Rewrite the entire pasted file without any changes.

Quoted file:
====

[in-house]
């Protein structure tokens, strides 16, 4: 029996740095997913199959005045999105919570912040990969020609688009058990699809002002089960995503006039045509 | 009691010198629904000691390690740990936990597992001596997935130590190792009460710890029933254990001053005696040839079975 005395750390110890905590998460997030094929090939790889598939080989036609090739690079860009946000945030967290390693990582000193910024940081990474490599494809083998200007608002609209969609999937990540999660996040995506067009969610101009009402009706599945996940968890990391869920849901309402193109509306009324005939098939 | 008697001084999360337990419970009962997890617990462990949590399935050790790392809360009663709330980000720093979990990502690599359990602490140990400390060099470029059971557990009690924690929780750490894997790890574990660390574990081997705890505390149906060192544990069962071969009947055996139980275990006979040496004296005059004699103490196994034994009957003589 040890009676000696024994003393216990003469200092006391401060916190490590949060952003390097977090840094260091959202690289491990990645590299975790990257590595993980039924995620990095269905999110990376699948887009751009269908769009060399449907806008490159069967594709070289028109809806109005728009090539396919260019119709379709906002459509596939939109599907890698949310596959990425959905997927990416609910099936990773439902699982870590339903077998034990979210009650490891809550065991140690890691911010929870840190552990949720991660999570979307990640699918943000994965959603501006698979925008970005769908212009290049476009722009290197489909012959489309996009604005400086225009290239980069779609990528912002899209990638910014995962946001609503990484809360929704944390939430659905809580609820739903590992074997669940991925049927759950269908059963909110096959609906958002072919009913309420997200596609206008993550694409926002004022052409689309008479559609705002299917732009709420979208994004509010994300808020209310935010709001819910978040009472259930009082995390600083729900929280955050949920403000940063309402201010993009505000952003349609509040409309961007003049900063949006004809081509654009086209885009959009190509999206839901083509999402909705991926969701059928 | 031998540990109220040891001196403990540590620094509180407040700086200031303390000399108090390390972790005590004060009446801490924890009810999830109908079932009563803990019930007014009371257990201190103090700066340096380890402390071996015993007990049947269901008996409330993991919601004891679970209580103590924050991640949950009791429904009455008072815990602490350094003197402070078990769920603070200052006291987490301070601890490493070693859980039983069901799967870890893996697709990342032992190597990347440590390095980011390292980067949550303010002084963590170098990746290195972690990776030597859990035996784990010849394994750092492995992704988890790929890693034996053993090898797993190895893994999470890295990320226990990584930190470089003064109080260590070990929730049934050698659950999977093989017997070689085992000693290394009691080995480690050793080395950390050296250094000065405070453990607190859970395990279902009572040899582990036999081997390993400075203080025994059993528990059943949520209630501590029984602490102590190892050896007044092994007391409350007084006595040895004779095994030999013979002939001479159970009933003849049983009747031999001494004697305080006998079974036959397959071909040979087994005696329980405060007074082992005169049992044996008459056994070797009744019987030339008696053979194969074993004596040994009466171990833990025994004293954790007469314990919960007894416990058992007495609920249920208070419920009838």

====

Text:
[in-house]
């Protein structure tokens, strides 16, 4: 029996740095997913199959005045999105919570912040990969020609688009058990699809002002089960995503006039045509 | 009691010198629904000691390690740990936990597992001596997935130590190792009460710890029933254990001053005696040839079975 005395750390110890905590998460997030094929090939790889598939080989036609090739690079860009946000945030967290390693990582000193910024940081990474490599494809083998200007608002609209969609999937990540999660996040995506067009969610101009009402009706599945996940968890990391869920849901309402193109509306009324005939098939 | 008697001084999360337990419970009962997890617990462990949590399935050790790392809360009663709330980000720093979990990502690599359990602490140990400390060099470029059971557990009690924690929780750490894997790890574990660390574990081997705890505390149906060192544990069962071969009947055996139980275990006979040496004296005059004699103490196994034994009957003589 040890009676000696024994003393216990003469200092006391401060916190490590949060952003390097977090840094260091959202690289491990990645590299975790990257590595993980039924995620990095269905999110990376699948887009751009269908769009060399449907806008490159069967594709070289028109809806109005728009090539396919260019119709379709906002459509596939939109599907890698949310596959990425959905997927990416609910099936990773439902699982870590339903077998034990979210009650490891809550065991140690890691911010929870840190552990949720991660999570979307990640699918943000994965959603501006698979925008970005769908212009290049476009722009290197489909012959489309996009604005400086225009290239980069779609990528912002899209990638910014995962946001609503990484809360929704944390939430659905809580609820739903590992074997669940991925049927759950269908059963909110096959609906958002072919009913309420997200596609206008993550694409926002004022052409689309008479559609705002299917732009709420979208994004509010994300808020209310935010709001819910978040009472259930009082995390600083729900929280955050949920403000940063309402201010993009505000952003349609509040409309961007003049900063949006004809081509654009086209885009959009190509999206839901083509999402909705991926969701059928 | 031998540990109220040891001196403990540590620094509180407040700086200031303390000399108090390390972790005590004060009446801490924890009810999830109908079932009563803990019930007014009371257990201190103090700066340096380890402390071996015993007990049947269901008996409330993991919601004891679970209580103590924050991640949950009791429904009455008072815990602490350094003197402070078990769920603070200052006291987490301070601890490493070693859980039983069901799967870890893996697709990342032992190597990347440590390095980011390292980067949550303010002084963590170098990746290195972690990776030597859990035996784990010849394994750092492995992704988890790929890693034996053993090898797993190895893994999470890295990320226990990584930190470089003064109080260590070990929730049934050698659950999977093989017997070689085992000693290394009691080995480690050793080395950390050296250094000065405070453990607190859970395990279902009572040899582990036999081997390993400075203080025994059993528990059943949520209630501590029984602490102590190892050896007044092994007391409350007084006595040895004779095994030999013979002939001479159970009933003849049983009747031999001494004697305080006998079974036959397959071909040979087994005696329980405060007074082992005169049992044996008459056994070797009744019987030339008696053979194969074993004596040994009466171990833990025994004293954790007469314990919960007894416990058992007495609920249920208070419920009838």